Wednesday, 14 January 2015

Panel 6: Orbital Comics

Panel 6: Orbital Comics

Wednesday is new comic book day and before my Rock'n'Roll London Pub walk on a Wednesday evening, I pay a visit to Orbital Comics on Great Newport Street.

In terms of 20th century culture, Great Newport Street, for all its brevity, has its fair share of cultural landmarks.

Ken Colyer's jazz club once stood at No.11-12 – as I blog it is under scaffolding but there is a green plaque marking the spot. The club – Studio 51 – had connections not only with the world of trad jazz, but also with the Rolling Stones. For postwar Brits in thrall to Americana, Studio 51 was a little bit of New Orleans in London.

The Arts Theatre in Great Newport Street was where Samuel Beckett's Waiting For Godot enjoyed its English language premiere in 1955. In the 40s and 50s it was a club theatre where more radical themes could be explored outwith the jurisdiction of the censor, the Lord Chamberlain.

The memorial to crime writer Agatha Christie is situated at the eastern end of Great Newport Street.

Number 8, where you can find Orbital Comics today, was once the home of The Photographer's Gallery, the world's first gallery dedicated entirely to photography. The street has long been associated with art and artists – Sir Joshua Reynolds and the portrait painter George Romney among them.

Add up the elements and, both historically and thematically, it's the perfect location for a comic book store; it has a long association with artists; it's been a place of pilgrimage for those of us who love American popular culture; a much-loved writer, whose low standing among literary critics is at odds with her popularity, is commemorated here; Great Newport Street has been home to creatives who wish to push the boundaries of their art but have often struggled to work under censorship.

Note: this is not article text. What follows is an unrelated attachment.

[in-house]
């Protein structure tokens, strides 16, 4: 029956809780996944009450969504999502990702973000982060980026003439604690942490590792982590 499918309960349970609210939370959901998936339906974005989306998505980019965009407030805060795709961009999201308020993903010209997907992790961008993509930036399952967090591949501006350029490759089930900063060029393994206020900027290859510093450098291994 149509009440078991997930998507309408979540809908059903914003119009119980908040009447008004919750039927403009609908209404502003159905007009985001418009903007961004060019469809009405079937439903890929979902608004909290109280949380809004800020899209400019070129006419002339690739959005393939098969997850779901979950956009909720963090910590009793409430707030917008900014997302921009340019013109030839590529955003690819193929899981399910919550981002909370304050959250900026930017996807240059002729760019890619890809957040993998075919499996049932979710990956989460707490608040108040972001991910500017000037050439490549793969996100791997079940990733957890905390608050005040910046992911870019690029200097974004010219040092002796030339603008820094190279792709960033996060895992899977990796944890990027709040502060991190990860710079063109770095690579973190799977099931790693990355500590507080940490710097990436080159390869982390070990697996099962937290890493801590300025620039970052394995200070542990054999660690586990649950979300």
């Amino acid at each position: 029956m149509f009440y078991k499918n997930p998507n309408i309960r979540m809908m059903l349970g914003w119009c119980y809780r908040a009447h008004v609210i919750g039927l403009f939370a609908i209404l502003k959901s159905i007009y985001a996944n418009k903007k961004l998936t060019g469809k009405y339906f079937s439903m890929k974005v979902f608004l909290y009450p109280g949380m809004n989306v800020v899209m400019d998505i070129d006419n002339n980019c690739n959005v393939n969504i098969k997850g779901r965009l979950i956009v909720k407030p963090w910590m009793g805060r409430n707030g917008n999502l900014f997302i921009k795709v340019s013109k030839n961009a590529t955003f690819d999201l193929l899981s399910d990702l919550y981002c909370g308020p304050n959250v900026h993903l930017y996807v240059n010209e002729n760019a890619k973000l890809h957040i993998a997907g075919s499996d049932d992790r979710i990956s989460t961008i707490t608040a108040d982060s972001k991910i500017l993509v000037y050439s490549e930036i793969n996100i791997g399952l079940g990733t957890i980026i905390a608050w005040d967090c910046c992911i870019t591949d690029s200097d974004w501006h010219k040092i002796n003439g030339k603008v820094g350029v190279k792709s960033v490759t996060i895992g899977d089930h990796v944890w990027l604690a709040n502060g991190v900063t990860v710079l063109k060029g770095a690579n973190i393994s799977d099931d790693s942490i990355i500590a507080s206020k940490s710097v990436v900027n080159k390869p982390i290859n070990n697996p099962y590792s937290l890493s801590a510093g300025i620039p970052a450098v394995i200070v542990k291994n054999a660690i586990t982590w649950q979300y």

All of these things ring true in the world of comic books and their creators.

So Great Newport Street is where you'll find me of a Wednesday – new comic book day.

It's a lot easier for comic book fans to get their fix these days. Back in the 50s new, gloriously lurid American comic books arrived in this country as ballast on ships.

The staff at Orbital are both friendly and knowledgeable. Don't hesitate to ask for help – I've had a number of great pointers and recommendations from the folks at Orbital, many of which have become favourite reads. They also select their faves of the week for the Orbital email newsletter. And they have a gallery space, showcasing the best in comic book art with an ever-changing programme of exhibitions. 

Their podcast – The Orbiting Pod – is a cracker, too. Visit their website to hear, among other things, a fascinating talk on the history of the infamous comics code regulation of 60 years ago, brought in by comic books in the face of a so-called moral panic regarding "unsavoury" and gruesome illustrations. Listen here:

Find Orbital Comics at 8 Great Newport Street WC2…

For earlier posts in our series in their original home on The Daily Constitutional, click the following links:

Panel 1: Hogarth 

Panel 3: Private Eye 

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